Boxing flyweight world champion Zou Shiming for Beats by Dre Powerbeats2 Wireless

Beats by Dre is back in the boxing game. This Saturday night in Macau, fans could welcome the first Chinese IBF Flyweight world champion- Zou Shiming. Some may not recognize his name, but he has already won two consecutive gold medals for China.

Zou Shiming’s success is not guaranteed as he faces a fierce competitor in Thailand’s Amnat Ruenroeng. With legendary manager Freddie Roach in his corner, Zou Shiming looks to put Chinese boxing on the map.

Check out Zou Shiming in his second Beats By Dre produced spot entitled Relentless. Backed by the sounds of Royal Blood’s ‘Figure it out’, the video features Zou Shiming in a serious workout. Music and intense motion made possible by Powerbeats2 Wireless. `

Flyweight Champ Zou Shiming Flexes in Beats by Dre Powerbeats2 Wireless

Angelina Jolie’s WWII film “Unbroken” creates outrage in Japan 

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Audrey Magazine:

The upcoming World War II film Unbroken has not been released internationally yet, but it has already outraged many Japanese nationalists who are attempting to ban the film in Japan. Some are so outraged that they are even extending the ban to the film’s director, Angelina Jolie.

Unbroken tells the shocking and inspiring tale of real-life WWII hero and former Olympic distance runner Louis Zamperini. Inspired by his 2010 biography written by Laura Hillenbrand, the film shows how Zamperini survived 47 days in the Pacific Ocean following a plane crash, only to spend the next two years enduring brutal treatment as a Japanese prisoner of war.

Sadly, Zamperini passed away at the age of 97 on July 2, 2014, but not before creating a strong bond with his neighbor Angelina Jolie.

I imagine that for the last 10-something years, [Zamperini has] been sitting there having a coffee in the morning and wondering who’s going to make [his story into a] movie,” Jolie told Tom Brokaw on TODAY. “And I’ve been sitting in my room laying there thinking, ‘What am I supposed to be doing with my life? I wanna do something important … I need some help. I need some guidance. Where is it?’ And it was right outside my window.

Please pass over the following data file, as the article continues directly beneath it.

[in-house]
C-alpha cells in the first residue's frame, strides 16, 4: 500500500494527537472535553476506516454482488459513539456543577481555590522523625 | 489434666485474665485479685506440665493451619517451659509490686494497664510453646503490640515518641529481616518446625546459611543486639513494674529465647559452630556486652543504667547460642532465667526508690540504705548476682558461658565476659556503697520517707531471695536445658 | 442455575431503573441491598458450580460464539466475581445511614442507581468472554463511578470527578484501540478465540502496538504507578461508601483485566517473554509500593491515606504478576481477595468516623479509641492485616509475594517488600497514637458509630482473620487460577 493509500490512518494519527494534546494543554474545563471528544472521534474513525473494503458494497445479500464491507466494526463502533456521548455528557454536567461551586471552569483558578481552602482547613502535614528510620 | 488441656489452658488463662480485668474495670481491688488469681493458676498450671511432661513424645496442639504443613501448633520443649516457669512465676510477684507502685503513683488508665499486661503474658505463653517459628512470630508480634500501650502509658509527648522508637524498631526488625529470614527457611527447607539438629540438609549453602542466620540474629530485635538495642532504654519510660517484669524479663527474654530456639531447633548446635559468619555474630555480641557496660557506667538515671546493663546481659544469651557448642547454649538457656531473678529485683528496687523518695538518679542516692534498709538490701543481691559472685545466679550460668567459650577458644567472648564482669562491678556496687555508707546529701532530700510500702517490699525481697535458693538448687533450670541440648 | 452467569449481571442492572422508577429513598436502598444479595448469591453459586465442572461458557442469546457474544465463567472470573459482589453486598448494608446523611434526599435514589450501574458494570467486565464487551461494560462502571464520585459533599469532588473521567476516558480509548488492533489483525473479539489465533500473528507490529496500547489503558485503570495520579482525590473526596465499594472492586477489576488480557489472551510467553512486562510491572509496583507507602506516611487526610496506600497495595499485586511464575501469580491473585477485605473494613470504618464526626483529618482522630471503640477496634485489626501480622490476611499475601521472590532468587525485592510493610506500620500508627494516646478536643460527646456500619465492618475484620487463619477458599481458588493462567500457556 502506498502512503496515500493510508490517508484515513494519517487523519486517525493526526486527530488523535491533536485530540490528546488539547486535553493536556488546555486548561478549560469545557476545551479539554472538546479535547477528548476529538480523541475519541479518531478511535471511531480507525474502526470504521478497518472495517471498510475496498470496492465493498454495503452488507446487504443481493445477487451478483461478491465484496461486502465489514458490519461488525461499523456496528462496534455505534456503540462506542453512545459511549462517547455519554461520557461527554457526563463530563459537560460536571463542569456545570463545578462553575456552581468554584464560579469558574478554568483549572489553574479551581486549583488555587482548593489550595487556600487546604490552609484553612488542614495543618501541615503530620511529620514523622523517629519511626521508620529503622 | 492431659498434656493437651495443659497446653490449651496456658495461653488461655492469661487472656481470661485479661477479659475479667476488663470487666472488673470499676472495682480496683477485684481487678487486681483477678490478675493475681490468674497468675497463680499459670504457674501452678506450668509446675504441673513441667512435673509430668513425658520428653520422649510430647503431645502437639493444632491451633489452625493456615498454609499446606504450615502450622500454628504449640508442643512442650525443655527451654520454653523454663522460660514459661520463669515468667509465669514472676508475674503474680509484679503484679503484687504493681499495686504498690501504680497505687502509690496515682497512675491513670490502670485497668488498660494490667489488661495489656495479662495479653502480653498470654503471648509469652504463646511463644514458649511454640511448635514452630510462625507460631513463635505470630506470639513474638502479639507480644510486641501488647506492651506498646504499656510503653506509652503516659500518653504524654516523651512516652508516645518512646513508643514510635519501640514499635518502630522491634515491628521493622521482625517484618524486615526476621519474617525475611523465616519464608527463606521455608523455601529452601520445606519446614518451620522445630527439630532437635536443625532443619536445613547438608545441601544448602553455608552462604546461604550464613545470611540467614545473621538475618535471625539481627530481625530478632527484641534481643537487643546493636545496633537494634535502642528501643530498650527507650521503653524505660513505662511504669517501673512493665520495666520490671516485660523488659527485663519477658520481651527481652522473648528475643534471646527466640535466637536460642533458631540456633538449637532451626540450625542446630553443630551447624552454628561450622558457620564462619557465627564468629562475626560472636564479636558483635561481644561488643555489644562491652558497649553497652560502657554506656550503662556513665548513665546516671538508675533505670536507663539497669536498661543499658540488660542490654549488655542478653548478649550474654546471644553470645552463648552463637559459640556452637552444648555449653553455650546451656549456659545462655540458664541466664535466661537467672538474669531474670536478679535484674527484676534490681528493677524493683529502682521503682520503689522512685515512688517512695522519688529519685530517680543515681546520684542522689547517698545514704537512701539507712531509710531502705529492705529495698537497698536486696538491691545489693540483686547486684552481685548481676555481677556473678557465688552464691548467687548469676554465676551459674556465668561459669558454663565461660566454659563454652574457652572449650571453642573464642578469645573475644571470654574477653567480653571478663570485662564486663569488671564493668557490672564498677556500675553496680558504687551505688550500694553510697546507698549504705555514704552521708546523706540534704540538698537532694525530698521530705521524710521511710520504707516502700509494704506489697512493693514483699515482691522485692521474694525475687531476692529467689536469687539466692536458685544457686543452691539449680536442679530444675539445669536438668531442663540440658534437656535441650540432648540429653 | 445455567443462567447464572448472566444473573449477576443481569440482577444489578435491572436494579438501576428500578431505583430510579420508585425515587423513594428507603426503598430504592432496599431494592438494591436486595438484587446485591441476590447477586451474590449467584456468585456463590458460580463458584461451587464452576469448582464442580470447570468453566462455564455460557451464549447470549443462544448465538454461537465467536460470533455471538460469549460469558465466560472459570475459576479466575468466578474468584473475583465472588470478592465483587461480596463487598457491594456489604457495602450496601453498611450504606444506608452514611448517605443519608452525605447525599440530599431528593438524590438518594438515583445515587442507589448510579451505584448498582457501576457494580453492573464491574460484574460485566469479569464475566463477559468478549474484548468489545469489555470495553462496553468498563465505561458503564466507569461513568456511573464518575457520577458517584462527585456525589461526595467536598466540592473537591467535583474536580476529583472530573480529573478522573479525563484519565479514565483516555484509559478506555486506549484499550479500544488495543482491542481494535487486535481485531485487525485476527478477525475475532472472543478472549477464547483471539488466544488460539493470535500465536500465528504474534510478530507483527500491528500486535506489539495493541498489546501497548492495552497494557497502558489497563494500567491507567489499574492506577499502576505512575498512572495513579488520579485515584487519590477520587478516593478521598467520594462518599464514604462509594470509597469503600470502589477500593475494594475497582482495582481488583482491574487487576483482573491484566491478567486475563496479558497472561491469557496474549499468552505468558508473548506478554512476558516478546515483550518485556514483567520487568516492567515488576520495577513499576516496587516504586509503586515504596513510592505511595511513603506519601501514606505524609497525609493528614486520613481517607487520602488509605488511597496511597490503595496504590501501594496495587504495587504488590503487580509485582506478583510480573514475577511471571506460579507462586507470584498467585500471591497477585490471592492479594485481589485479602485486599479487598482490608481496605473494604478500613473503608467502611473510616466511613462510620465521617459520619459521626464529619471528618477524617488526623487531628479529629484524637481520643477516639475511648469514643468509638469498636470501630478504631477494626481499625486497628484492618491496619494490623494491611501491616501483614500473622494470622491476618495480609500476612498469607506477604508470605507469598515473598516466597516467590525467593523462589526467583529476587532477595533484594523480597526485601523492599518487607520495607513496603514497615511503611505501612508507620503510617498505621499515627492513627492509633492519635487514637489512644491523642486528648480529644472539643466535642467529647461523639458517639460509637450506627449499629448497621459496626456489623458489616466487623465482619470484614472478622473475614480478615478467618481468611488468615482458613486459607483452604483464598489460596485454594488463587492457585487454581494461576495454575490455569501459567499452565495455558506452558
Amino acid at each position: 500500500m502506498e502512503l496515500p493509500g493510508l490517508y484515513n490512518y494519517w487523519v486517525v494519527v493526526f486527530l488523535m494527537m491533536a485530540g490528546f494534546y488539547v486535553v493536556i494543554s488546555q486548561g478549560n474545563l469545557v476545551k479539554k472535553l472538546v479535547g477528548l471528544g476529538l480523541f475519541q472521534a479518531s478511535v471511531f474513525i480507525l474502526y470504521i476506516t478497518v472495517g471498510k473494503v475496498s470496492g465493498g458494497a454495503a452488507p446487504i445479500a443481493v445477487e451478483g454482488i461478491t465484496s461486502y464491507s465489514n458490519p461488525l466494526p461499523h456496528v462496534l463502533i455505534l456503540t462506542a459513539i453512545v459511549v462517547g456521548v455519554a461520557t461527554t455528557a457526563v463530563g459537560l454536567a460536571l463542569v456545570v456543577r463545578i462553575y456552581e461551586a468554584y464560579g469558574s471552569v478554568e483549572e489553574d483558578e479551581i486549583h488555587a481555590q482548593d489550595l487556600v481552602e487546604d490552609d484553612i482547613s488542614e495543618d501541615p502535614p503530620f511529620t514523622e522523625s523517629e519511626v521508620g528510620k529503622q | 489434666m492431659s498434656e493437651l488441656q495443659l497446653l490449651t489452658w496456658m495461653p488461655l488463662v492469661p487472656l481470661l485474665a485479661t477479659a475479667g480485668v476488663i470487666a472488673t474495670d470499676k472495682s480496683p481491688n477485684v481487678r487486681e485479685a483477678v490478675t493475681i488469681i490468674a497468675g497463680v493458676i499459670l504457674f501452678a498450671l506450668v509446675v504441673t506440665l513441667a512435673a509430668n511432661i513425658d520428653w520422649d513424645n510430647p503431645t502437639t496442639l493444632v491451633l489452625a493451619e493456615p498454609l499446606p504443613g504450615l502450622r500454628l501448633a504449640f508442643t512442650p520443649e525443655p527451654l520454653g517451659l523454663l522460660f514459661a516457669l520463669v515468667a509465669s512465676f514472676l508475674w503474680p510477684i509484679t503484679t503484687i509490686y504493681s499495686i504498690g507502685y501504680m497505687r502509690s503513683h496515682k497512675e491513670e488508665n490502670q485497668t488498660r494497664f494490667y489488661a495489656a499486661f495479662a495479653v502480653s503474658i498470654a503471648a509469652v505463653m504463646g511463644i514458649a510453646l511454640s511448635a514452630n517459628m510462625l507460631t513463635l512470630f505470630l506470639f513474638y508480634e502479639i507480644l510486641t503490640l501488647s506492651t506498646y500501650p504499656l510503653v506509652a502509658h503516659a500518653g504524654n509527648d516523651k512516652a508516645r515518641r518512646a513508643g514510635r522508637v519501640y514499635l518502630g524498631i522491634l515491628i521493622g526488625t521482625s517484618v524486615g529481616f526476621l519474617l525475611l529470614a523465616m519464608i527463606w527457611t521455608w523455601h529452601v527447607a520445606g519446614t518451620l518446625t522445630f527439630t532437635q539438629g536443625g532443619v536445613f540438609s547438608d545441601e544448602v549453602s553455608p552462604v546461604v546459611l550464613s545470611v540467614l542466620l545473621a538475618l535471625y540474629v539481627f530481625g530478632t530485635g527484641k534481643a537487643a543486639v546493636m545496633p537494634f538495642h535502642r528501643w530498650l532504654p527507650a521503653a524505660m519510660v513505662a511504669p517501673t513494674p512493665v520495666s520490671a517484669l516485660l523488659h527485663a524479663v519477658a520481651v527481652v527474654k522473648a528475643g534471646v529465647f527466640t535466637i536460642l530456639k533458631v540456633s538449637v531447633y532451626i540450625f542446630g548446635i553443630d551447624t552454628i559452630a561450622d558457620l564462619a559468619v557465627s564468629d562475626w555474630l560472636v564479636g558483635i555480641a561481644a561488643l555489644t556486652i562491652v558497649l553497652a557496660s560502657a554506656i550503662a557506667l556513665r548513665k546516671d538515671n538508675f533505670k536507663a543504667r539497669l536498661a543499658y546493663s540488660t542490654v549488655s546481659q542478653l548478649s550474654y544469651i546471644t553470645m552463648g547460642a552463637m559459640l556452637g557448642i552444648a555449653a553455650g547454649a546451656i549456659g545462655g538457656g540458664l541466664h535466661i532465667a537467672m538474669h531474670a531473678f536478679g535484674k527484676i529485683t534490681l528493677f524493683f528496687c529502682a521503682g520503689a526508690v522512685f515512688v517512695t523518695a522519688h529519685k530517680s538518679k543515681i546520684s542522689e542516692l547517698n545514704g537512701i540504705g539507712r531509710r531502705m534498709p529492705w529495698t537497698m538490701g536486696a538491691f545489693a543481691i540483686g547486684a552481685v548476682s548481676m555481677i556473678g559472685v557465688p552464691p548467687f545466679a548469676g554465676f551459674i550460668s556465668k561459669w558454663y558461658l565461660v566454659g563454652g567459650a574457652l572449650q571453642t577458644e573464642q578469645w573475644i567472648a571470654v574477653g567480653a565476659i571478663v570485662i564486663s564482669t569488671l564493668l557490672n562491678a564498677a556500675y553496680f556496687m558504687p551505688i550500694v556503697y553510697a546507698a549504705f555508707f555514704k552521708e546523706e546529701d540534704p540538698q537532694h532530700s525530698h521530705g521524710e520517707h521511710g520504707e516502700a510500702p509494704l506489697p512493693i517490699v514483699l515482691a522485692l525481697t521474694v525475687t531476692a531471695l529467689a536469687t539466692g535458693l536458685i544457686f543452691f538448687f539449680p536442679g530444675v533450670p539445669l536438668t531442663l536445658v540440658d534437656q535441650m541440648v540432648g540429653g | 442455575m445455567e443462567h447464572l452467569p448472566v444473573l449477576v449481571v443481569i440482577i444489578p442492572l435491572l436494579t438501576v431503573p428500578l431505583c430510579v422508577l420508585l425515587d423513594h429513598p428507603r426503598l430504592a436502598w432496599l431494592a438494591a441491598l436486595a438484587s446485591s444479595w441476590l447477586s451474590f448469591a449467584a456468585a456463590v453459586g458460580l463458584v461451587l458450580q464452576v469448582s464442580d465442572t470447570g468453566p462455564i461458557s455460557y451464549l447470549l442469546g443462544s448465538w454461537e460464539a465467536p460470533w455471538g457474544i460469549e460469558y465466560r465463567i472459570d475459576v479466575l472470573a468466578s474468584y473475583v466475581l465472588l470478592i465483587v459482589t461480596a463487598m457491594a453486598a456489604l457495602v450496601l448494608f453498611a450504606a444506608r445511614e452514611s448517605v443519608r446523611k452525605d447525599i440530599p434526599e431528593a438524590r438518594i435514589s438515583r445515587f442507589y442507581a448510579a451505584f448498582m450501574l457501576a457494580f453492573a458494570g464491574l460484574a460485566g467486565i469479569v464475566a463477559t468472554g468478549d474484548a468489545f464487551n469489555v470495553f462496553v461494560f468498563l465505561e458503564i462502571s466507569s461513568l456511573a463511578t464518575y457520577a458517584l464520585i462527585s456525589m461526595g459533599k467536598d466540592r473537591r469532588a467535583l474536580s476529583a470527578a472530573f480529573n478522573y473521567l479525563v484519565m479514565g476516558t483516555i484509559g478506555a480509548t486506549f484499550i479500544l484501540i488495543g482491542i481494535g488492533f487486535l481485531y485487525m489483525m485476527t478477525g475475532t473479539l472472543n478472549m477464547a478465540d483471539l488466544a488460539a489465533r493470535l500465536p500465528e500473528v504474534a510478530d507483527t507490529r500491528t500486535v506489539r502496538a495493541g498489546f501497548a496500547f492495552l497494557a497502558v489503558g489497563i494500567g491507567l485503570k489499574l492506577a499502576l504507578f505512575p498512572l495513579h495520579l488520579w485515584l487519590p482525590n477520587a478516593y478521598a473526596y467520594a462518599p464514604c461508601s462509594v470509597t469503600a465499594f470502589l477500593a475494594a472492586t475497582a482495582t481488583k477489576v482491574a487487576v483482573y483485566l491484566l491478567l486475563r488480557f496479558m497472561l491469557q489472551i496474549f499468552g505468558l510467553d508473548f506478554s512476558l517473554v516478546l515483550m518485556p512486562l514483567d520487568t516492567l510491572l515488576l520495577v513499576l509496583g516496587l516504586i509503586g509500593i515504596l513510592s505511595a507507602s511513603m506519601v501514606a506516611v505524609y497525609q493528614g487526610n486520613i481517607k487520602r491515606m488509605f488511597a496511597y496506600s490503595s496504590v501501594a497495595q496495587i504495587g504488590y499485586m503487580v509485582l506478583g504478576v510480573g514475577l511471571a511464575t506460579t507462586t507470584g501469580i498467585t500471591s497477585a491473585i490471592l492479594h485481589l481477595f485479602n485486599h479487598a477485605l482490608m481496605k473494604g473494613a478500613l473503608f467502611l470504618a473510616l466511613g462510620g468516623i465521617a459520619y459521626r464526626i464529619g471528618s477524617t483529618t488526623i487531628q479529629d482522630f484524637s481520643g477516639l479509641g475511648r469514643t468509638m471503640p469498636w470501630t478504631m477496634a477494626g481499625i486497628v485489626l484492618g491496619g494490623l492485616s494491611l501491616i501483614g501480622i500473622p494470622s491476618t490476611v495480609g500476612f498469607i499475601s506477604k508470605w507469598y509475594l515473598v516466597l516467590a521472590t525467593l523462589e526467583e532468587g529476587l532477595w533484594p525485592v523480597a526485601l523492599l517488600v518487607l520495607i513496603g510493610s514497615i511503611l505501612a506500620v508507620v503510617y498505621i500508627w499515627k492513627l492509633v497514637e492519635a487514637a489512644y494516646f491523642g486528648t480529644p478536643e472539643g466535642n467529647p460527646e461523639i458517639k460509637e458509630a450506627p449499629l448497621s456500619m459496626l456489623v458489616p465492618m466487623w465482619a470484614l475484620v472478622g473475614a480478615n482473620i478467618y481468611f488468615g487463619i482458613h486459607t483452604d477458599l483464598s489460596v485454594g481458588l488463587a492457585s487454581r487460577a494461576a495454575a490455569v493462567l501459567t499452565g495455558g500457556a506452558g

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Despite the film’s good intentions, Japan is enraged with the negative portrayal of Japanese prisoner-of-war camps. A particularly gruesome passage in Zamperini’s biography mentions the occurrence of cannibalism.

There was absolutely no cannibalism,” argues Mutsuhiro Takeuchi, a nationalist-leaning educator. “That is not our custom.”

Although there are many, such as Mindy Kotler of the Washington research center Asia Policy Point, who point out that there is plenty of documentation on the torture and abuse inflicted on Japanese POWs, The Review Journal explains that this is not the first time Japanese nationalists disagree:

“The release of Unbroken comes at a time [where] some in Japan are downplaying the country’s colonization of its Asian neighbors and the aggressive acts carried out by the Imperial Army during World War II.

For example, some politicians dispute the role of Japanese soldiers in the Rape of Nanjing, which began in 1937, in which an estimated 300,000 Chinese were killed. They say that is a vast over count.

Similarly, they reject historical studies that show women from several Asian countries, especially Korea, were forced into prostitution by the Japanese military. Some oppose the term “sex slave,” which the U.N. uses, preferring the euphemistic “comfort women.””

Despite the controversial reaction, Jolie is moving forward with her film. The world premiere was held in Sydney, Australia last month.

The audience seemed particularly impressed with actor Takamasa Ishihara (more commonly known as Miyavi) who plays “The Bird,” a Japanese prison guard who is especially cruel to Zamperini.